The effect of Turbocharger on the performance and exhaust emission of diesel engine run on Biodiesel fuel

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May, 2016
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Biodiesels have been used as renewable alternative fuels for the compression ignition (C.I.) engine. The use of biodiesel fuel in the CI engine leads to substantial reduction in hydrocarbon (HC) and carbon monoxide (CO) emissions. However, the C.I. engine run on petroleum diesel fuel has higher break power and thermal efficiency than when run on biodiesel fuel. A turbocharger is one of the accessories added to the C.I. engine to improve the engine’s performance, efficiency and power. In this work, a palm kernel oil biodiesel fuel (B100) of Ghanaian origin is used to study the performance and exhaust emissions of a C.I. engine fitted with a turbocharger. The experiments were conducted in the automotive engineering laboratory of the Department of Automotive Engineering of the Koforidua Polytechnic where a 4-cylinder VW C.I. engine is dedicated to run on biodiesel and petroleum diesel fuels. The VW engine has a rated power of 55 kW, rated speed 4200 rpm and engine cylinder bore of 79.5 mm x 95.5 mm as well as compression ratio of 22.5 and turbocharger capacity of 0.7 bars. The brake power of the C.I engine, when run on biodiesel fuel, naturally aspirator, recorded 40 kW while recording 50 kW with turbocharger connected respectively at 2200 rpm. In terms of torque, the engine, while running on biodiesel fuel at a speed of 1600 rpm, recorded maximum torque of 195 Nm with natural aspiration and 240 Nm with the turbocharger. For brake specific fuel consumption (BSFC), the C.I engine, when run on biodiesel fuel, recorded 320 g/kWh with natural aspiration and 250 g/kWh with the turbocharger. The C.I engine, while running at engine speed of 1600 rpm with the biodiesel fuel recorded 29% with natural aspiration and 36% with turbocharger. The engine, while running at a speed of 1200 rpm, with biofuel, naturally aspirator, recorded CO emissions of 2600 ppm while recording 1700 ppm with the biodiesel fuel and turbocharger (BF–TU) connected. The engine, when run on biodiesel fuel, naturally aspirator, at a speed of 1200 rpm, recorded NOX emissions of 1275 ppm while with the turbocharger connected recorded 1425 ppm.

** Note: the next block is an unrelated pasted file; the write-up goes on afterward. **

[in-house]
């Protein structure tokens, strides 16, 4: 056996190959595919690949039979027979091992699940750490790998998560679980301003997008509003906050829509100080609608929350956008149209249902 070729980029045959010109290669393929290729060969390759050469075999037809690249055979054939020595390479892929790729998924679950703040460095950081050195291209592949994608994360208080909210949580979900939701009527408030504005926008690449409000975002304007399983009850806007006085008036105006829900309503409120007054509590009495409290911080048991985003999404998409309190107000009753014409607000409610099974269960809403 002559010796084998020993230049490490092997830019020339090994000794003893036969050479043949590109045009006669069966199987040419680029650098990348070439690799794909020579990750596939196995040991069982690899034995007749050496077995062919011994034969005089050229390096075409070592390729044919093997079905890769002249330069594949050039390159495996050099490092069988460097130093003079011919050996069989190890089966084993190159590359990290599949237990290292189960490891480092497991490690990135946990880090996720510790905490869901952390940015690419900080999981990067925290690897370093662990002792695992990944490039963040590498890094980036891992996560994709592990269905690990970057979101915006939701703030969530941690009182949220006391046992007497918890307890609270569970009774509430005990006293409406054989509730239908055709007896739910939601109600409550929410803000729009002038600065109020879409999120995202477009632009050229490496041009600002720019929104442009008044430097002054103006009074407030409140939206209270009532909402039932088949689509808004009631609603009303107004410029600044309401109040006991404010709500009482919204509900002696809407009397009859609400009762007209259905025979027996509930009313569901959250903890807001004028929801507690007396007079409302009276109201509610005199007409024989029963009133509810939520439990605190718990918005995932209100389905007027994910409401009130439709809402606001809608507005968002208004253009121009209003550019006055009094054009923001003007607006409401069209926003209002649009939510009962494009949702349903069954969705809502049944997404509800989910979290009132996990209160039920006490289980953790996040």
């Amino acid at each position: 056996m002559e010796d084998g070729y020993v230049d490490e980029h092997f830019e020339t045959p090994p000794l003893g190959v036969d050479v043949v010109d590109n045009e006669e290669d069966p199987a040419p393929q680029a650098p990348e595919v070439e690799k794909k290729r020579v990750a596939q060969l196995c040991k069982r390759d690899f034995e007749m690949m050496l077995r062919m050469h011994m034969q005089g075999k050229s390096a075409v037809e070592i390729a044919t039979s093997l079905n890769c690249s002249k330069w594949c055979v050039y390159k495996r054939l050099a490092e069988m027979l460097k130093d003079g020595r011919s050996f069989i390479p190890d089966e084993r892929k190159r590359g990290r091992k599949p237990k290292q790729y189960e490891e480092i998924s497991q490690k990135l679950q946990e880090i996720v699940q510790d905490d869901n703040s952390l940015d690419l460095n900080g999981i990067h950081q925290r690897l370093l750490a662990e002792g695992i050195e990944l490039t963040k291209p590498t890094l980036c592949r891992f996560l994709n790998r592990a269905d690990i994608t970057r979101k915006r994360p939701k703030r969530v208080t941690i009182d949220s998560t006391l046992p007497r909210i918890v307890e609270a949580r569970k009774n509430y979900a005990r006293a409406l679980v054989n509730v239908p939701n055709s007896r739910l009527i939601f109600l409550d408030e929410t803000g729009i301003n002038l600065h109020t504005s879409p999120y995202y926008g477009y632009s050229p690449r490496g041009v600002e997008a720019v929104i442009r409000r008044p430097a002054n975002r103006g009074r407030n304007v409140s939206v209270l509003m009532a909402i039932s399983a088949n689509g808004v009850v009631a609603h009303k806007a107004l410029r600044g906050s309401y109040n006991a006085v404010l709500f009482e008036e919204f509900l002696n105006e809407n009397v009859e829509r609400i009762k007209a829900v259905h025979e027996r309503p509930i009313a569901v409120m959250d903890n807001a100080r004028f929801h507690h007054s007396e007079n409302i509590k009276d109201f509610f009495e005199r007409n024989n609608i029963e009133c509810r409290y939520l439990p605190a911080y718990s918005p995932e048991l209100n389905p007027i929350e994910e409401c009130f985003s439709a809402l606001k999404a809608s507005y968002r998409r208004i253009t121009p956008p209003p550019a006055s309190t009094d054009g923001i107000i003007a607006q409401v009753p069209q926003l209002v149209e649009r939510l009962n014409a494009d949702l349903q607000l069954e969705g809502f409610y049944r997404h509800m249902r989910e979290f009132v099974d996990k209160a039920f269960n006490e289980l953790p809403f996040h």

A Thesis submitted to The School of Graduate Studies Kwame Nkrumah University of Science and Technology, Kumasi, Ghana In partial fulfillment of the requirements for the Degree of Master of Science in Mechanical Engineering Department of Mechanical Engineering College of Engineering,